The United States is a vast landmass. With varying altitudes, water tables and environments, the soils between our two ocean coasts can be sandy, soft, rocky or clay-laden. Solar installers have to navigate many unique soil requirements when working on ground-mount projects.
The five most common solar ground mounting solutions — I-beams, helical anchors, ground screws, concrete piers and ballast — have specific homes across the country. It really depends on what’s going on in the soil underneath your feet.
I-beams are a common component across the field of construction, used as structural supports in horizontal and vertical applications in buildings. They are also the most common ground-mount option for solar systems.
I-beams, H-beams or C-channels are installed using a piledriver that pushes them directly into the earth. Racking is then attached to the exposed beam. Beams can be mounted in clay, black and sandy soils, and work best when the site is rock-free. The soil’s friction keeps the piles in place.
For I-beams in sandy soil, embedment depth is based on grain size. Higher water tables can reduce friction and require a pile to be driven deeper than usual.
“It can work in any soil condition, and it just depends on mechanical properties of that soil for the friction of how deep that pile has to go,” said Josh Von Deylen, CEO of APA Solar Racking. Pile testing is required to determine the correct depth, a process that can be expensive. Installers make up that money by installing more beams, which is why a pile-based solar installation doesn’t make sense on small projects.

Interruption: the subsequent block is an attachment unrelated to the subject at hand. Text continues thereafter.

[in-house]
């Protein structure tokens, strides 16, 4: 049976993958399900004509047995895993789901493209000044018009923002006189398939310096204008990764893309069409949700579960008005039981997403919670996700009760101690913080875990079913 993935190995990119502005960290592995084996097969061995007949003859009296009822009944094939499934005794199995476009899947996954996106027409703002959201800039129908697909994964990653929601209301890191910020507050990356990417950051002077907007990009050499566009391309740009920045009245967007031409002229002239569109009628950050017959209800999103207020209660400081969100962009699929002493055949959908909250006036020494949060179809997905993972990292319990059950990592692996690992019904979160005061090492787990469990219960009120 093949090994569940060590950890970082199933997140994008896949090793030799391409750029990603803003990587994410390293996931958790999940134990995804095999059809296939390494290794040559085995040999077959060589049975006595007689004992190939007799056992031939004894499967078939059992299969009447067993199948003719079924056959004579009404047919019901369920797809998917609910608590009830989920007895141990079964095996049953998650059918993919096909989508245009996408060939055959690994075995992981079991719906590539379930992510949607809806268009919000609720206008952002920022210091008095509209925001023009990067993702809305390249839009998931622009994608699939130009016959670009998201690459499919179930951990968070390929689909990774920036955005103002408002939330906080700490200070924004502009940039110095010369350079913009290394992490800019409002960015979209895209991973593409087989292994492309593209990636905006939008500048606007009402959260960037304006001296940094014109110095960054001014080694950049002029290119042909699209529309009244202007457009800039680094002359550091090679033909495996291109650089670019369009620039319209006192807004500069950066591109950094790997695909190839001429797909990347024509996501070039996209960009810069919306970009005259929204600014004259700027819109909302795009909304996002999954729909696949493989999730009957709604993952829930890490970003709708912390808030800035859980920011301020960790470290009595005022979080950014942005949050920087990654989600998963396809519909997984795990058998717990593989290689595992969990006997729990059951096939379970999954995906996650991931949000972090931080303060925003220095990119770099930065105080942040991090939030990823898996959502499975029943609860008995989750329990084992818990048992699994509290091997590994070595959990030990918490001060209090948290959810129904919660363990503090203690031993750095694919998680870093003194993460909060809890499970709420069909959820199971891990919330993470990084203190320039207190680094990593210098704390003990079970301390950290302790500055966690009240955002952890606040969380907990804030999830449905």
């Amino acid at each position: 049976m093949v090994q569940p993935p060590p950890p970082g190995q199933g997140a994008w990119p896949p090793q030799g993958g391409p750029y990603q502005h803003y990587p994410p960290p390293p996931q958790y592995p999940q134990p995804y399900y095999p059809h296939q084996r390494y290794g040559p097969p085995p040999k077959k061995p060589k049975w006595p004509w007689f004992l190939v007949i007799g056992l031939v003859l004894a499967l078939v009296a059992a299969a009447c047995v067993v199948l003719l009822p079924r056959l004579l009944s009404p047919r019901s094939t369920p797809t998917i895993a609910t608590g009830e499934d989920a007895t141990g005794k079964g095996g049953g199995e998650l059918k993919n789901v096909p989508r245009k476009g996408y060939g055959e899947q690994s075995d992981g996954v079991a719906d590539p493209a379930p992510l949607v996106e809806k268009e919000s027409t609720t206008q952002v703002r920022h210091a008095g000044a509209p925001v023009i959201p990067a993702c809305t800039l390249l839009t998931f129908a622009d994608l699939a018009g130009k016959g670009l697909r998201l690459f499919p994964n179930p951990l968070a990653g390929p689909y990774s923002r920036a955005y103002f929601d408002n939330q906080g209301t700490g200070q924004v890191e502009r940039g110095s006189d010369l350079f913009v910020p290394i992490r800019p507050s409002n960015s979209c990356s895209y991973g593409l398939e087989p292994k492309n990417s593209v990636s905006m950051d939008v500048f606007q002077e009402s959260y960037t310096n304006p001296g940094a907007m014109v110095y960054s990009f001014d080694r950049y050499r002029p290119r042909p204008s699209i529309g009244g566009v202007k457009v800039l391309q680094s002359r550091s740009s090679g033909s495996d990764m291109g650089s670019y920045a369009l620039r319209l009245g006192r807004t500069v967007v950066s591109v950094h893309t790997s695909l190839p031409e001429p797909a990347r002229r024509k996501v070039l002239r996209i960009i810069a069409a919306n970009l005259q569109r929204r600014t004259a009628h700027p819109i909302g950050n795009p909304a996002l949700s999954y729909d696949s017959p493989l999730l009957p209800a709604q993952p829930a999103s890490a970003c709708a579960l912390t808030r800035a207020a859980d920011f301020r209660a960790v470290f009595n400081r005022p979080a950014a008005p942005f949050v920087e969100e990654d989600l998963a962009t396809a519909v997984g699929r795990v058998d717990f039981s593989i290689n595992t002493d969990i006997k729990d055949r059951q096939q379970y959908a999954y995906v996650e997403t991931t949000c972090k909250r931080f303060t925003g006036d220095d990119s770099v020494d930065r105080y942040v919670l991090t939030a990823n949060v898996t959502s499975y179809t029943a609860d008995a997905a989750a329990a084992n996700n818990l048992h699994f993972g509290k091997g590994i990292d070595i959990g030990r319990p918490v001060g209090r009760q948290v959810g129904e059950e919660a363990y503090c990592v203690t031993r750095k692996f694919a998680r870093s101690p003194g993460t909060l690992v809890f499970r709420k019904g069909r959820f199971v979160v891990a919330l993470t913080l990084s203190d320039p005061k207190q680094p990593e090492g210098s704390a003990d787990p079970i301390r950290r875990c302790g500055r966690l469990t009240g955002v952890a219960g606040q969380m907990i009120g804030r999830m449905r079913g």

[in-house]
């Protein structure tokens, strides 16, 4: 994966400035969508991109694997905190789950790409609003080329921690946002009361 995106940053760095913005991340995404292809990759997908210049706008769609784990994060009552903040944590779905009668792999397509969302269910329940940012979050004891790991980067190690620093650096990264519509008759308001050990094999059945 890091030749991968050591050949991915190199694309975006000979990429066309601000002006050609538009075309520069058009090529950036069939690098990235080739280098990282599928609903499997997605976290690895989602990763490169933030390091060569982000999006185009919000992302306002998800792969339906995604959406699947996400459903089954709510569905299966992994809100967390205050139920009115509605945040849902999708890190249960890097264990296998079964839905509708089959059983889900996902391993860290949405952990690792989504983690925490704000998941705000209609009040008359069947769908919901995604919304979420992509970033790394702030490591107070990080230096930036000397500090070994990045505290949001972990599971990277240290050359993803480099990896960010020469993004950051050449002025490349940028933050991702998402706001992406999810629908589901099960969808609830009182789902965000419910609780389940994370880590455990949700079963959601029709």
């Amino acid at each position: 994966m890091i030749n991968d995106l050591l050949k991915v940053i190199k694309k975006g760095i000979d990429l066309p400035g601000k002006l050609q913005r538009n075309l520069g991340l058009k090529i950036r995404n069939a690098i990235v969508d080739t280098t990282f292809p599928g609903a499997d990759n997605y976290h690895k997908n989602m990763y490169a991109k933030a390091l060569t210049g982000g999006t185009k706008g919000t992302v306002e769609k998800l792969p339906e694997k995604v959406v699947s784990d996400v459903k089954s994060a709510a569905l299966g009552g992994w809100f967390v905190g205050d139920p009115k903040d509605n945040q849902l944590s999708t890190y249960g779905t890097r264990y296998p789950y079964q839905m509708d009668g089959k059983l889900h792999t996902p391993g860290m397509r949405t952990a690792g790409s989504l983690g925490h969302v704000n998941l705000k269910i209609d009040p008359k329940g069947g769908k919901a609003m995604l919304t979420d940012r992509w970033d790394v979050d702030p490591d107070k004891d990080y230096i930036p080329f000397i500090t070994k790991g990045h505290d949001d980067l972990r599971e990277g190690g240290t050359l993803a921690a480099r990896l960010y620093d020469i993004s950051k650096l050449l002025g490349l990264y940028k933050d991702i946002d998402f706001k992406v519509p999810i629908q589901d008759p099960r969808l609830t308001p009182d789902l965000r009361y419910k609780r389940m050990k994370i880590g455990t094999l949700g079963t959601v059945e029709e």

I-beams come with a higher price tag than some smaller post mounts, but are ideal for larger-scale systems, Von Deylen said, because they have stronger load bearing and require fewer penetrations per rack compared to helical anchors or ground screws.
Helical piles are cylindrical posts with, as the name suggests, a helix that’s two or more inches wide, mounted or attached near the bottom of the post. Once driven the proper depth, the helix portion of the anchor will resist being pulled out by creating a cone of soil above it. Helical piles are installed by digging an initial guiding hole and using a skid steer with a rotating attachment to spin the mount into place. APA Solar Racking carries a helical anchor with replaceable helixes in various lengths to adapt to different ground conditions.
With a smaller surface area, helical piles will embed with minimal soil disturbance. The design of helical piles makes them ideal for sandy, black or clay soils, as well as areas with high water tables, where piles require greater depths for embedment. Helical piles will embed at shorter depths in soft and sandy soils compared to I-beams.
“Other foundations could not work, but the helical with the flanges works perfectly for those…because a driven pile is going to have very different characteristics on almost every site vs. a helical [that] almost has identical characteristics on every site,” Von Deylen said.
Ground screws work similarly to helical piles, also creating a cone of soil that resists upward tension. The ground screw’s difference in design lies in its threaded end that leads to a point, much like in carpenter screws. Turnkey solar-racking company TerraSmart fabricates and installs ground screws of varying sizes to adapt to different soil types.
To install a ground screw in dense soils, contractors core a pilot hole, set the screw inside and drive the mount into the ground using a rotary hydraulic drive or proprietary machinery. In medium-dense to loose soils, ground screws can be driven directly into the ground.
These mounts were built to work in rocky landscapes. The pointed, threaded end is outfitted with a forged chisel-tip that is able to push smaller rocks aside, and installers can even drill a starting hole into larger stones to rotate the ground screw directly into the ledge.